On March 11, 2015, Western Life sent a letter to the Plaintiff requesting that the Plaintiff submit a completed long-term disability application. However, the Plaintiff did not receive the letter, or the numerous follow up letters, as it was found they were incorrectly addressed. However, a letter sent on June 2, 2015 had in fact been received by the Plaintiff’s lawyer. The letter stated that the file had been closed due to the long-term disability form not being completed. Correspondence between the Plaintiff’s lawyer and Western Life continued. This culminated in the Plaintiff issuing a Statement of Claim against both Morris and Western Life on June 28, 2019.
The Trial Decision
The key issues in the trial decision were: i) when did the Plaintiff know that the claim had been denied; and, 2) when would the limitation period have started and ended.
The first question is specific to when the Plaintiff would have been reasonably expected to know that his benefits were in jeopardy. Western Life argued that the date of loss occurred on the day that benefits would have been paid to the Plaintiff but were not, that being February 25, 2015. However, they alternatively contested:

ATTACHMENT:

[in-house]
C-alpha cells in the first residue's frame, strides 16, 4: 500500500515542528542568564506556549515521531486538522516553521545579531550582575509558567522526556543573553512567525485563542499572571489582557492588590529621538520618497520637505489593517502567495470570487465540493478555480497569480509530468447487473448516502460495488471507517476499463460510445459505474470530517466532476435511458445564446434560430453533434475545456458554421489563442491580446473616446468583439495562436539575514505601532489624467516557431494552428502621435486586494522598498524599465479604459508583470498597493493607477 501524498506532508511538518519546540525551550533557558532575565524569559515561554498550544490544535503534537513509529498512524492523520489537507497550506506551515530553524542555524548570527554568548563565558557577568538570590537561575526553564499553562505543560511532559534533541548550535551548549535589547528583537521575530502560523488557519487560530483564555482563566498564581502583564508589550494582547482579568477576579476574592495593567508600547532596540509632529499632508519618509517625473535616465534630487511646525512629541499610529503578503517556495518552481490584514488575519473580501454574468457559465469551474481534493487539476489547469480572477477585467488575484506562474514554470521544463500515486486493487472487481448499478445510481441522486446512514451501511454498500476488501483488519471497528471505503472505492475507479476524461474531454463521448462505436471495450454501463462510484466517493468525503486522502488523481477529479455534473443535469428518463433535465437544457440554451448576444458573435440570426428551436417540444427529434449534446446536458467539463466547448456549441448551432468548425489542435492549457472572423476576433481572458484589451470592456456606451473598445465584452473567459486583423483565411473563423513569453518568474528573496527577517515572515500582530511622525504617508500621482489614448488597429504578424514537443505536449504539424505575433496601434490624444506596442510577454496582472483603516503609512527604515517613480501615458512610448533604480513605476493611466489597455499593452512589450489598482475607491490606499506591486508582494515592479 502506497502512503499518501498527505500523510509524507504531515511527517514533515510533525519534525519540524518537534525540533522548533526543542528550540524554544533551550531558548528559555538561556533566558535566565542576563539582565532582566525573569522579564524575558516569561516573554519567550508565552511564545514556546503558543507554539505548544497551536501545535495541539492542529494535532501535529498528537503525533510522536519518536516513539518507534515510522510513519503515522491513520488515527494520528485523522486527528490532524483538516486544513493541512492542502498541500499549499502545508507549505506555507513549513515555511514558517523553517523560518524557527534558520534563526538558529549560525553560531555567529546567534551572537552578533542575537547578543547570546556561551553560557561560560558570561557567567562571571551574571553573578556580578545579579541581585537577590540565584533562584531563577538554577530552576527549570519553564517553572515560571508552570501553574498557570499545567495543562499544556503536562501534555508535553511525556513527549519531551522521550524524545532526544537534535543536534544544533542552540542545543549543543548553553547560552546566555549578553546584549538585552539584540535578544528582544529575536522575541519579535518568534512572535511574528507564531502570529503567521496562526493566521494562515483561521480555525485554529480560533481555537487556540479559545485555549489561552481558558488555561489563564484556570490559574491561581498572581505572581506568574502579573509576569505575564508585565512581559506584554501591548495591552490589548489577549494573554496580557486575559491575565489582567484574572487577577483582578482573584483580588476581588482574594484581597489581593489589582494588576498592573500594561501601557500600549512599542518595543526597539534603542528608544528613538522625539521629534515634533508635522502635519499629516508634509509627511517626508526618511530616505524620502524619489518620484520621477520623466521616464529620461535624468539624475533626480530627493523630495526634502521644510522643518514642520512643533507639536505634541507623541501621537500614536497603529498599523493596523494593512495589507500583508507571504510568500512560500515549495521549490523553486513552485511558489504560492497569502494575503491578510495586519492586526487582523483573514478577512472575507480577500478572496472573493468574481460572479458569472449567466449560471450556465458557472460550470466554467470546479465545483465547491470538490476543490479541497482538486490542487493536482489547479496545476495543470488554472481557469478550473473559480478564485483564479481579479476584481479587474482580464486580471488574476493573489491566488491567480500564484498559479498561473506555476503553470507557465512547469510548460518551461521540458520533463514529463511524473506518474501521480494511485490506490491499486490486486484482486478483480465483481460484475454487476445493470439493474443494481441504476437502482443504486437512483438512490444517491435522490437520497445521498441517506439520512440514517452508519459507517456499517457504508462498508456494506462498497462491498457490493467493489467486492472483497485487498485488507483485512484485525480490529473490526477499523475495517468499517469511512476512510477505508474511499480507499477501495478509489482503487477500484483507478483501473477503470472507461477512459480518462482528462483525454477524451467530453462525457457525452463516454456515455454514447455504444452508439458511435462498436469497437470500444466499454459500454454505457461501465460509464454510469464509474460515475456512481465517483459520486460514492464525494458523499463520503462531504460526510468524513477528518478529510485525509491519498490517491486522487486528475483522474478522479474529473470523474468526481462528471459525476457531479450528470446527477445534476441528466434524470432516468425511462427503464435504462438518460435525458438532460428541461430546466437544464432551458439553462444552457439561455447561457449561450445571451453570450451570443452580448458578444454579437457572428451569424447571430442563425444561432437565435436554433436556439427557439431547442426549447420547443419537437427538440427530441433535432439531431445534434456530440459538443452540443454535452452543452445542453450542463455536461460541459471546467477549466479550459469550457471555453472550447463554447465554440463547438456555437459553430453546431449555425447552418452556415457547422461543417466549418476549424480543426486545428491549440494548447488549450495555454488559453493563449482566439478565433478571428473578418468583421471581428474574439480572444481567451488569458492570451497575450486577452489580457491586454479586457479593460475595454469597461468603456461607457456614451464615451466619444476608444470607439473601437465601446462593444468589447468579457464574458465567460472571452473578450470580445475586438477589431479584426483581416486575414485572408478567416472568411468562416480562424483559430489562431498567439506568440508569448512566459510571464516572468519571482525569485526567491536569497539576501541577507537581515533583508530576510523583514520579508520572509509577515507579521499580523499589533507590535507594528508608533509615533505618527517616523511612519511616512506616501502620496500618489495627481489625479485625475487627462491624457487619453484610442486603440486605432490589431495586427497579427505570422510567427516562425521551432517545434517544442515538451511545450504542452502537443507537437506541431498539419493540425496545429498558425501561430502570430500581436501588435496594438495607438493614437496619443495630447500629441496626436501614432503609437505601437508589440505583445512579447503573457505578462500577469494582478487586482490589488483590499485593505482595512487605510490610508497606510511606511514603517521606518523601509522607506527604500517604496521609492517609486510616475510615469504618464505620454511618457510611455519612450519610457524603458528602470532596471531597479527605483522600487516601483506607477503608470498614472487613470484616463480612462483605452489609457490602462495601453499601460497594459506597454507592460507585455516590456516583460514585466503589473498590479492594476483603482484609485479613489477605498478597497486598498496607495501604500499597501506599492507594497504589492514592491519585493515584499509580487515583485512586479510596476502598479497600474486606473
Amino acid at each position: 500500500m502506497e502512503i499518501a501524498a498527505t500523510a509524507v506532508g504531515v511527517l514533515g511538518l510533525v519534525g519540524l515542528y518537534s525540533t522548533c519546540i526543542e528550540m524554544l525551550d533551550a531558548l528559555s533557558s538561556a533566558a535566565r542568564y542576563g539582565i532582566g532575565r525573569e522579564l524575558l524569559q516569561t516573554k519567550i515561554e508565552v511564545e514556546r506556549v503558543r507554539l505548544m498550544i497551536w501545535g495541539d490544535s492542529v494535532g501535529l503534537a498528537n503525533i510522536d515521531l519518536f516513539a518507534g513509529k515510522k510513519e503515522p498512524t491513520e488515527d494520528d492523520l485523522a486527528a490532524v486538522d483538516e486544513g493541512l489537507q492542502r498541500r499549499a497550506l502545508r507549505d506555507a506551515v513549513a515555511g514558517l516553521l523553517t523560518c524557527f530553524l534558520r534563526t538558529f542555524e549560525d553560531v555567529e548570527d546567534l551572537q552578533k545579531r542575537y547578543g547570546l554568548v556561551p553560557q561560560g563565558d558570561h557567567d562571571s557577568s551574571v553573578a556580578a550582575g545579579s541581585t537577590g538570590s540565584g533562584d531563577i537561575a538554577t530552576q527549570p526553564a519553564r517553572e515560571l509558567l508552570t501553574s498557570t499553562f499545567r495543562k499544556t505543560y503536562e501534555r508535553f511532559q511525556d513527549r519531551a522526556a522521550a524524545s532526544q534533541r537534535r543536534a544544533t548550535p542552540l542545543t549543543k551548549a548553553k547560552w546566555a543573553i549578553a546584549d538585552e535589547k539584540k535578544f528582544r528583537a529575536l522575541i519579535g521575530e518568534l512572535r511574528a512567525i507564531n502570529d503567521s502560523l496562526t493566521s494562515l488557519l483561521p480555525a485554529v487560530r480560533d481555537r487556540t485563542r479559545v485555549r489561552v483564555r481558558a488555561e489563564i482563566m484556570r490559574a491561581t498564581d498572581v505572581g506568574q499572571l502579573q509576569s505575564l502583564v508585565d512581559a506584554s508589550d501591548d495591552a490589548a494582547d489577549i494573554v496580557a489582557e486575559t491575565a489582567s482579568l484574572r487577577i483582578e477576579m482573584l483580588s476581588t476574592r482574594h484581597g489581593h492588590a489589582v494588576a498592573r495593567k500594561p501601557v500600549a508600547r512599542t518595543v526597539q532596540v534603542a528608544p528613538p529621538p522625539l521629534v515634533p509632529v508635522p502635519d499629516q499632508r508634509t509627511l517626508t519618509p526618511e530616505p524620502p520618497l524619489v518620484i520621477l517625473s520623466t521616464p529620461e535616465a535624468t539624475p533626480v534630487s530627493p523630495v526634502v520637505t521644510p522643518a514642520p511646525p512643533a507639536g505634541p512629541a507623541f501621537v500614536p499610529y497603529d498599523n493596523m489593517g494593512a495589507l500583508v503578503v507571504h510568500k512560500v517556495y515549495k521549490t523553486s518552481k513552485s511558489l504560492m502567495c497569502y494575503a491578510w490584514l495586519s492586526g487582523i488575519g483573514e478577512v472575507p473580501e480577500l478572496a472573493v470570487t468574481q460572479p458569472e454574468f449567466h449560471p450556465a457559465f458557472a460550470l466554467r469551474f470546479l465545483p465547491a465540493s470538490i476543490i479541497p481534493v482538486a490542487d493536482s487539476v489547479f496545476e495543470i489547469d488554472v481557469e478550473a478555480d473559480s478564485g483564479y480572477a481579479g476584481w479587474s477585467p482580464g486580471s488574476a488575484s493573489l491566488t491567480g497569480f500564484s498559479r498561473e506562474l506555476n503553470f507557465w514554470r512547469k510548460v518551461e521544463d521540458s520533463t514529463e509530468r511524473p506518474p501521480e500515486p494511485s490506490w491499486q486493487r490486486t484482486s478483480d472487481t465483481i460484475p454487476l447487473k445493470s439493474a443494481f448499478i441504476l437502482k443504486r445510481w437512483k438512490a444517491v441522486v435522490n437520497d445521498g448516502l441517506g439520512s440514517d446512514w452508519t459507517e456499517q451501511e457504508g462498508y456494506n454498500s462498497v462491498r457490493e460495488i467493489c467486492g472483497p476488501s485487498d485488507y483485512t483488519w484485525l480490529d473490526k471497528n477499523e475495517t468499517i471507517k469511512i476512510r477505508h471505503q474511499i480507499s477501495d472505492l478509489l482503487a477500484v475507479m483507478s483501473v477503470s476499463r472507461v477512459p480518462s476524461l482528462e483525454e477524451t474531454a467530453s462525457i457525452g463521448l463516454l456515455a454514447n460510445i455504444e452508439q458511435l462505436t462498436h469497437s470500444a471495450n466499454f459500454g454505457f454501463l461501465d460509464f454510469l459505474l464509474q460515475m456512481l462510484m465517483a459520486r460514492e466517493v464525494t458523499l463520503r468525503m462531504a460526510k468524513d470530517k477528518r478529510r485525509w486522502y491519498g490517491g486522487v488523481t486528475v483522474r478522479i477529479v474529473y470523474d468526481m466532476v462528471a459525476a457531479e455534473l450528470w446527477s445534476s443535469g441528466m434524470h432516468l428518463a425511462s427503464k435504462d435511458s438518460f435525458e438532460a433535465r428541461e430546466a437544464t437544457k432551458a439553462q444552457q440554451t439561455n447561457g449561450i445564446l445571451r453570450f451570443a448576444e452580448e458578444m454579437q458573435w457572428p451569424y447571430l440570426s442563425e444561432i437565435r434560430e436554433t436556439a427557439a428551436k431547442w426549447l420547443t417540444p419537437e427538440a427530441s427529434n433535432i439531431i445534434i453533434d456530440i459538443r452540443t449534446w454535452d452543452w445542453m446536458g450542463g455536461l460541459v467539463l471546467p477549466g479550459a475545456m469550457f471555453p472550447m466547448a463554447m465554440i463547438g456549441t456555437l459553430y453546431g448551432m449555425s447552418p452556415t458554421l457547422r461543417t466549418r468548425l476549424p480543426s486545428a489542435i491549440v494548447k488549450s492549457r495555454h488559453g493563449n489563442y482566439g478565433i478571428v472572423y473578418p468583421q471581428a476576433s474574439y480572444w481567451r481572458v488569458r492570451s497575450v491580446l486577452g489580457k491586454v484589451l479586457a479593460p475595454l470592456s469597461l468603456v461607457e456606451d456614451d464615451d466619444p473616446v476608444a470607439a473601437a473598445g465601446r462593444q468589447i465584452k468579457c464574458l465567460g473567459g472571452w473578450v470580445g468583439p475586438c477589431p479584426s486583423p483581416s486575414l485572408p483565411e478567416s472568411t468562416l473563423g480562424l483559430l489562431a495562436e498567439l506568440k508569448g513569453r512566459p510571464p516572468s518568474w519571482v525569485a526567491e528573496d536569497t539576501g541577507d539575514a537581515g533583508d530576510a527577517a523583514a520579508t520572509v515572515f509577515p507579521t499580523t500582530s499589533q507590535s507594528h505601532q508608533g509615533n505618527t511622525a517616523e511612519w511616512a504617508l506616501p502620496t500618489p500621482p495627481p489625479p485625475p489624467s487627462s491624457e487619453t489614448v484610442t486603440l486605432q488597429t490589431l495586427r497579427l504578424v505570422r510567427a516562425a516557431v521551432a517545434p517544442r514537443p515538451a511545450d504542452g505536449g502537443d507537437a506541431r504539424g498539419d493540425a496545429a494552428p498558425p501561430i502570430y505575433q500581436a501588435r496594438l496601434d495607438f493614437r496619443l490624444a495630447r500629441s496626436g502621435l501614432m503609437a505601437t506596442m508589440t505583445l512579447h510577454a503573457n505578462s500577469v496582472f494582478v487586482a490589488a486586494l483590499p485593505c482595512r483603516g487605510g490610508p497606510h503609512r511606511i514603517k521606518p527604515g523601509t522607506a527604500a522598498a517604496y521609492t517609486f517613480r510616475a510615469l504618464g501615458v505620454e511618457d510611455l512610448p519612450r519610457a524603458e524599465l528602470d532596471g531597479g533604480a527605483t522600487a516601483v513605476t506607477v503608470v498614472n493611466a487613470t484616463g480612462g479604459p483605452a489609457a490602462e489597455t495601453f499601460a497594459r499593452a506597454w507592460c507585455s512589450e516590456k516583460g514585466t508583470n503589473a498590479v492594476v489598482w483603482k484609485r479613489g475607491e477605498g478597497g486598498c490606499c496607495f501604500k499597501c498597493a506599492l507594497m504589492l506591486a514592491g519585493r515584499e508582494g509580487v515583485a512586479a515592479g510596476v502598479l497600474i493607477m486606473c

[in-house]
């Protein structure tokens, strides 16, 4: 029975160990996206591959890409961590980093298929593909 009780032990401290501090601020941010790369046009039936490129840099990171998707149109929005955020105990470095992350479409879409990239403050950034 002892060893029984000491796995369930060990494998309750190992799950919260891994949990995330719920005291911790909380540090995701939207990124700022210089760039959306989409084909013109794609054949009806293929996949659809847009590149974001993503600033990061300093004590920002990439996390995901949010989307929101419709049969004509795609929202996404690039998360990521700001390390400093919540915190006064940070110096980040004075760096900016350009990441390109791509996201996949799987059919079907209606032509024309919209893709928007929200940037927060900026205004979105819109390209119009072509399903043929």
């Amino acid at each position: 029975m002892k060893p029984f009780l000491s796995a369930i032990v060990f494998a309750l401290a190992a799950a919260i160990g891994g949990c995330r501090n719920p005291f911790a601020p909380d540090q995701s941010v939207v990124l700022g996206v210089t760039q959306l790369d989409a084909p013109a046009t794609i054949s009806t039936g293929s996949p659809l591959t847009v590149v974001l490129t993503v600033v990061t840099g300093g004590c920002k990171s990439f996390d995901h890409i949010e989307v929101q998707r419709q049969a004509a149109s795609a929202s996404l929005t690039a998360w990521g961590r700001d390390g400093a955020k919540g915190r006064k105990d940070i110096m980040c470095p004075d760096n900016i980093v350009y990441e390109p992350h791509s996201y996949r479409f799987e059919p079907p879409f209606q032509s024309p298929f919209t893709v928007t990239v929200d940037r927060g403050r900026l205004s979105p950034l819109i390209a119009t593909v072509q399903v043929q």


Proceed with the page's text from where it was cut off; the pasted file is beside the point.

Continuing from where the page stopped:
“[T]hat a reasonable person in Mr. Kumarasamy’s circumstances ought to have discovered his claim on June 7, 2015, the date by which he would have received Western Life’s letter closing his claim. Western Life further argues that Mr. Kumarasamy’s counsel would have discovered his claim on November 10, 2016 when Levy [the Plaintiff’s lawyer] was informed that Western Life had closed the plaintiff’s claim on June 2, 2015” (Kumarasamy v. Western Life at para 41).
The Plaintiff disagreed. The plaintiff argued “that he could not have become aware of the loss until there was a denial of the LTD [long-term disability] claim by Western Life” (Kumarasamy v. Western Life at para 42). Specifically, the Plaintiff argued that the date of the denial letter, June 28, 2017, was when he became aware of the loss.
The trial Court stated that The Limitations Act: “provides in section 4 that a proceeding shall not be commenced in respect of a claim after the second anniversary of the day on which the claim was discovered” (Kumarasamy v. Western Life at para 35).